Warning: Invalid argument supplied for foreach() in D:\home\site\wwwroot\wp-includes\translations.php on line 1174 Warning: Invalid argument supplied for foreach() in D:\home\site\wwwroot\wp-includes\translations.php on line 1367

I've done quite a bit of searching on InDesign Server, and according to the people at Adobe, C# isn't "dynamic" enough for use with their API. But obviously, they were looking at Java documentation mislabeled C# or at some very old books. Anyway, a lot of things in their documentation are misleading, so I will attempt to get you started on the right path to using InDesign Server CS6 from C# via COM objects.

First thing I did was install the trial, which needs to be activated before the COM objects become available. There's no message popping up anywhere telling you this, so unless you dig through the logs or run InDesign server from the command line, you'll be left wondering.

The "Installation Instructions.pdf" file indicates you need to activate the 90-day trial with Adobe Provisioning Toolkit Enterprise Edition (APTEE), which in fact means Adobe Application Manager Enterprise (AAME), http://www.adobe.com/devnet/creativesuite/enterprisedeployment.html. You don't need to create a distribution package, all you have to do is to go to the following location using command line "C:Program Files (x86)Common FilesAdobeOOBEPDAppEnterpriseutilitiesAPTEECS6" and run

"adobe_prtk --tool=StartTrial --leid=InDesignServer-CS6-Win-GM"


Your trial should now be activated. The COM libraries will be registered the first time you run InDesignServer.exe.

That wasn't so hard, and you could've eventually figured it out, although it took me a few hours searching through discussion boards. Now the interesting part.

InDesign Server registers it's COM objects when it starts up, and only makes them available in the context in which it was started up. I have yet to figure out why they do this, or how to get around it, but note that if you're logged onto the computer with the same user twice and start it from one of them, the second instance can't access the first, nor can it start its own InDesign instance. This information is very important if you're trying to access it from a service or from within IIS.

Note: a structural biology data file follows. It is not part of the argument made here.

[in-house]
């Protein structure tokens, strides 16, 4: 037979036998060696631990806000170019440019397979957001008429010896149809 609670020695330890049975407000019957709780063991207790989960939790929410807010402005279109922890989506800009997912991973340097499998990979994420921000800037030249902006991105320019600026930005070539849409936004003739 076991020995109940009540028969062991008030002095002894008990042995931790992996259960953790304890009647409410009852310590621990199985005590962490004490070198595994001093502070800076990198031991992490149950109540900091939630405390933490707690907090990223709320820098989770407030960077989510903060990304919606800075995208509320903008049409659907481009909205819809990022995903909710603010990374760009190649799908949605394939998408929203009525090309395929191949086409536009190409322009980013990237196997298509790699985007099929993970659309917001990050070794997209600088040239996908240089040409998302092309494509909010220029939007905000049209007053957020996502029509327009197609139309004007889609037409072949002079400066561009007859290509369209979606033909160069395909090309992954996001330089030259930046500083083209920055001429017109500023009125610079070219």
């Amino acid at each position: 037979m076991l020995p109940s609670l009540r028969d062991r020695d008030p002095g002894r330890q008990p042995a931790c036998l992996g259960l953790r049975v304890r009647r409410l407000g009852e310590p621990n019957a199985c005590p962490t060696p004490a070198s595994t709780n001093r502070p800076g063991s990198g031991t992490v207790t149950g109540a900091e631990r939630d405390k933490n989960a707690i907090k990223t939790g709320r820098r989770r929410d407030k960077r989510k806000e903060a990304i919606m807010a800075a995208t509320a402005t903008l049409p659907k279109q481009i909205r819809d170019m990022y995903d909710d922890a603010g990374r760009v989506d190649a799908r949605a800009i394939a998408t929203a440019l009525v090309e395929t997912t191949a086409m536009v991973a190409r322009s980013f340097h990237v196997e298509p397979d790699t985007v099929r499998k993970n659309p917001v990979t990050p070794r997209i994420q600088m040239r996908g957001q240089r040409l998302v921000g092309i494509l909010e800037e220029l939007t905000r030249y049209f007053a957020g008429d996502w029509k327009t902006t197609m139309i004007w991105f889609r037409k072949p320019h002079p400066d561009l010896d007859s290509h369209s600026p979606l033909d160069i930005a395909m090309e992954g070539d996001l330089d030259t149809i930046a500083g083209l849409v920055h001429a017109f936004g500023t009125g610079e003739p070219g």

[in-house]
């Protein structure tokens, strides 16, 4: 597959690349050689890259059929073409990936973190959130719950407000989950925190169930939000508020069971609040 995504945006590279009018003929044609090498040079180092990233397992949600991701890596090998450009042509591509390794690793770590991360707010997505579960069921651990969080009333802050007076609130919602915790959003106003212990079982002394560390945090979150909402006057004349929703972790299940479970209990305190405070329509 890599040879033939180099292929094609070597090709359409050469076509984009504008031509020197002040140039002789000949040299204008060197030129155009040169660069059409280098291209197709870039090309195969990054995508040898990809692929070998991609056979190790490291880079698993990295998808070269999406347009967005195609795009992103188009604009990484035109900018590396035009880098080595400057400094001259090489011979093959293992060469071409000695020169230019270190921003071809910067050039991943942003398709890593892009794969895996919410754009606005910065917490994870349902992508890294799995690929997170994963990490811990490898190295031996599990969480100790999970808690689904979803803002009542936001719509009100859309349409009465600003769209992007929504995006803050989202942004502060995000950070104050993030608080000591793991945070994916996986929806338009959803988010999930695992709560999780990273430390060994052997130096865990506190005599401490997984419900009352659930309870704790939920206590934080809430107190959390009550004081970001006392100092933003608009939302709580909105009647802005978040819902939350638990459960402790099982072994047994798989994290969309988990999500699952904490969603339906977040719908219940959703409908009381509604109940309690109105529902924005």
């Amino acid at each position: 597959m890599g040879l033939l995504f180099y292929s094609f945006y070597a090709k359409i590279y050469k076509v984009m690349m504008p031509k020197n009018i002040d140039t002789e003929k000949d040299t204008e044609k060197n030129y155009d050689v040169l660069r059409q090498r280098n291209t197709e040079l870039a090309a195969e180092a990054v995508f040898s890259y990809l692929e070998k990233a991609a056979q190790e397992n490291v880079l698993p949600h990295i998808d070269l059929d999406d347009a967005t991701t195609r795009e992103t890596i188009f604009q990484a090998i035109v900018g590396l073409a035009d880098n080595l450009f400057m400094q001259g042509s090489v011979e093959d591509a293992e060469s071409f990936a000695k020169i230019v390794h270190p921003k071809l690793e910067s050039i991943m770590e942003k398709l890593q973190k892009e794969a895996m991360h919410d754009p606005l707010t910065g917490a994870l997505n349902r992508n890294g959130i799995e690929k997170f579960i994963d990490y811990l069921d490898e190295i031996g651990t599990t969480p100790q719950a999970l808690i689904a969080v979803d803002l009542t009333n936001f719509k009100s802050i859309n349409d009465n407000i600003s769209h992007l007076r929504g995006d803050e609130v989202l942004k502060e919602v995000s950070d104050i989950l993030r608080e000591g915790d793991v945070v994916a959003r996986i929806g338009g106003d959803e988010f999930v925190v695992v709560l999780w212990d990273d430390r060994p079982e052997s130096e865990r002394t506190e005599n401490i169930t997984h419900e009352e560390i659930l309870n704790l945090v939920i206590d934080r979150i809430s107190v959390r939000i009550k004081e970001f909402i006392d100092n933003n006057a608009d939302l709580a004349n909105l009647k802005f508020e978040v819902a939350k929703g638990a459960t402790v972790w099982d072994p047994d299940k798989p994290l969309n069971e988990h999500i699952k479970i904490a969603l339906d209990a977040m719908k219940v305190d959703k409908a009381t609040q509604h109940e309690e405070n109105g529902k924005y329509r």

Asuming everything went alright, you can now begin to create your project. You first need to add a COM reference to InDesignServer and then import

using InDesignServer;


Now to create the application and make a few calls.

InDesignServer.Application app;
InDesignServer.Document doc;

    app = new InDesignServer.Application();

        doc = app.Open(Path.Combine(@"C:temp", "inDesignDoc.indd"), 
        doc.Export(InDesignServer.idExportFormat.idPDFType, Path.Combine(@"C:temp", 
        "indesign.pdf"), Type.Missing, false, Type.Missing, false);
        doc = null;
    catch {}
catch {}


// DO NOT CALL app.Quit(); This will quit your instance of the InDesign server, and leave you hanging.


To use InDesign Server from IIS 7, you'll need to make the following changes.
1. Configure the Application Pool to run as a specified user, and not as Network Service
2. Set Load User Profile to True
3. If you have a 64-bit OS, set Enable 32-Bit Applications to True
4. And finally, start the InDesign server from the context of the IIS User.

In your Global.asax, on application start add the following:

public class Global : System.Web.HttpApplication
    protected void Application_Start()
        Process[] inDesignServerProc = Process.GetProcessesByName("InDesignServer");
        if (inDesignServerProc.Count() == 0)
            Process process = new Process();
            process.StartInfo.UseShellExecute = false;
            process.StartInfo.RedirectStandardOutput = true;

            process.StartInfo.FileName = 
            @"C:Program FilesAdobeAdobe InDesign CS6 Server x64InDesignServer.exe";
            process.StartInfo.Arguments = " noerrorlist";


In about a minute (depending on the speed of your server), your InDesign Server will be accessible via COM. You'll see the memory usage start low, then rise to about 108MB, and then drop down again and stabilize around 66MB, that's when it's ready for the first connection. Memory usage will vary, but it will likely stay around 200MB (my experience) after a few conversions.